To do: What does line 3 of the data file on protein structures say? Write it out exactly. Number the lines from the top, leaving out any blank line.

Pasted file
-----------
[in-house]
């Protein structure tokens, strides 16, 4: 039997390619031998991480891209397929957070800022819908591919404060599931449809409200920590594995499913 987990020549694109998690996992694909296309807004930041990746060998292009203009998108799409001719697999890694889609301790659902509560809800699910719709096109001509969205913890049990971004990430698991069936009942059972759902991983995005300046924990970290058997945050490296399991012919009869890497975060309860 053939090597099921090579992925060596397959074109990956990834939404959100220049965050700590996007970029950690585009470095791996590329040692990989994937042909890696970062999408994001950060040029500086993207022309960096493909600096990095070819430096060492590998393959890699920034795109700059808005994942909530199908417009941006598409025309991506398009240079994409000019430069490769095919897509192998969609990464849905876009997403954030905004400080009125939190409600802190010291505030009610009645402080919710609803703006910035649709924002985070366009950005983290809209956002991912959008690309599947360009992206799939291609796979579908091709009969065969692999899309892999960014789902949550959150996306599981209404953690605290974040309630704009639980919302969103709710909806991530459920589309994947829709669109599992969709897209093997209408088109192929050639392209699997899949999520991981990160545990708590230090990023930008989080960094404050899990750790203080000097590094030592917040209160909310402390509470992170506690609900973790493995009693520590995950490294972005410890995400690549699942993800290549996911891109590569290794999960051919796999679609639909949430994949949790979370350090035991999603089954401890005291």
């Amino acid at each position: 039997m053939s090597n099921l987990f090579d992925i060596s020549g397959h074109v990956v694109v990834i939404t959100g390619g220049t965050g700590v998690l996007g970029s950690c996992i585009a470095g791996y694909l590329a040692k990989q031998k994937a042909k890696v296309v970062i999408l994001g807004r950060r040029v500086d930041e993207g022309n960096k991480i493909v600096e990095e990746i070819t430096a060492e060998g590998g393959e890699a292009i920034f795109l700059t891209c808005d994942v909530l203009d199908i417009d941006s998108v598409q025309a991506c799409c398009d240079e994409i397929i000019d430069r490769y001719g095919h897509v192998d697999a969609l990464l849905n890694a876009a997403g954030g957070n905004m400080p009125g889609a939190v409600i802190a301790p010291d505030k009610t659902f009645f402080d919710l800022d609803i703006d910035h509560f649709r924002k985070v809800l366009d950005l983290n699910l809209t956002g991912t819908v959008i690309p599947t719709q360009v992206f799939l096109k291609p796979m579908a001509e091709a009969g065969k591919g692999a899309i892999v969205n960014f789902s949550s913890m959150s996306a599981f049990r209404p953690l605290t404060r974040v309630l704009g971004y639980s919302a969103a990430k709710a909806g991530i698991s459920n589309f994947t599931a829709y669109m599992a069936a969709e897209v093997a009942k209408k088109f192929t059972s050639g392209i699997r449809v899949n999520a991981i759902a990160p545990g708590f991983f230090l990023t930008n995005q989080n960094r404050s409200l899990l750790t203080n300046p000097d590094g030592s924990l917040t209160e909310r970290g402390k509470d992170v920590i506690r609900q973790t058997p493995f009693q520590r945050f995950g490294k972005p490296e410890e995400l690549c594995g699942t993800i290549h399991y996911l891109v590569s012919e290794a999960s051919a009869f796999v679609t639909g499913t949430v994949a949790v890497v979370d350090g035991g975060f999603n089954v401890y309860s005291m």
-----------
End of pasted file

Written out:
């Amino acid at each position: 039997m053939s090597n099921l987990f090579d992925i060596s020549g397959h074109v990956v694109v990834i939404t959100g390619g220049t965050g700590v998690l996007g970029s950690c996992i585009a470095g791996y694909l590329a040692k990989q031998k994937a042909k890696v296309v970062i999408l994001g807004r950060r040029v500086d930041e993207g022309n960096k991480i493909v600096e990095e990746i070819t430096a060492e060998g590998g393959e890699a292009i920034f795109l700059t891209c808005d994942v909530l203009d199908i417009d941006s998108v598409q025309a991506c799409c398009d240079e994409i397929i000019d430069r490769y001719g095919h897509v192998d697999a969609l990464l849905n890694a876009a997403g954030g957070n905004m400080p009125g889609a939190v409600i802190a301790p010291d505030k009610t659902f009645f402080d919710l800022d609803i703006d910035h509560f649709r924002k985070v809800l366009d950005l983290n699910l809209t956002g991912t819908v959008i690309p599947t719709q360009v992206f799939l096109k291609p796979m579908a001509e091709a009969g065969k591919g692999a899309i892999v969205n960014f789902s949550s913890m959150s996306a599981f049990r209404p953690l605290t404060r974040v309630l704009g971004y639980s919302a969103a990430k709710a909806g991530i698991s459920n589309f994947t599931a829709y669109m599992a069936a969709e897209v093997a009942k209408k088109f192929t059972s050639g392209i699997r449809v899949n999520a991981i759902a990160p545990g708590f991983f230090l990023t930008n995005q989080n960094r404050s409200l899990l750790t203080n300046p000097d590094g030592s924990l917040t209160e909310r970290g402390k509470d992170v920590i506690r609900q973790t058997p493995f009693q520590r945050f995950g490294k972005p490296e410890e995400l690549c594995g699942t993800i290549h399991y996911l891109v590569s012919e290794a999960s051919a009869f796999v679609t639909g499913t949430v994949a949790v890497v979370d350090g035991g975060f999603n089954v401890y309860s005291m």